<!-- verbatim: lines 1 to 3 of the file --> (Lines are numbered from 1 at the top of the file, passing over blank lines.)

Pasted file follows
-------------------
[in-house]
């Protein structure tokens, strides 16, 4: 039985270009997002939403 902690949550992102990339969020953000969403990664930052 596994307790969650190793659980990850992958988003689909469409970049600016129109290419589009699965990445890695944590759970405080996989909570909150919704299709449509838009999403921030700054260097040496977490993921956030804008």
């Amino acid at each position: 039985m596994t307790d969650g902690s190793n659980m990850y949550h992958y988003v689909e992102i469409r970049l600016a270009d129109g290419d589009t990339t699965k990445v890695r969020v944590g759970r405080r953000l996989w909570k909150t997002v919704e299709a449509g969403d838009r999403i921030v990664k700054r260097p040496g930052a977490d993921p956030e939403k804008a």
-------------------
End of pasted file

[in-house]
């Protein structure tokens, strides 16, 4: 039985270009997002939403 902690949550992102990339969020953000969403990664930052 596994307790969650190793659980990850992958988003689909469409970049600016129109290419589009699965990445890695944590759970405080996989909570909150919704299709449509838009999403921030700054260097040496977490993921956030804008």
């Amino acid at each position: 039985m596994t307790d969650g902690s190793n659980m990850y949550h992958y988003v689909e992102i469409r970049l600016a270009d129109g290419d589009t990339t699965k990445v890695r969020v944590g759970r405080r953000l996989w909570k909150t997002v919704e299709a449509g969403d838009r999403i921030v990664k700054r260097p040496g930052a977490d993921p956030e939403k804008a």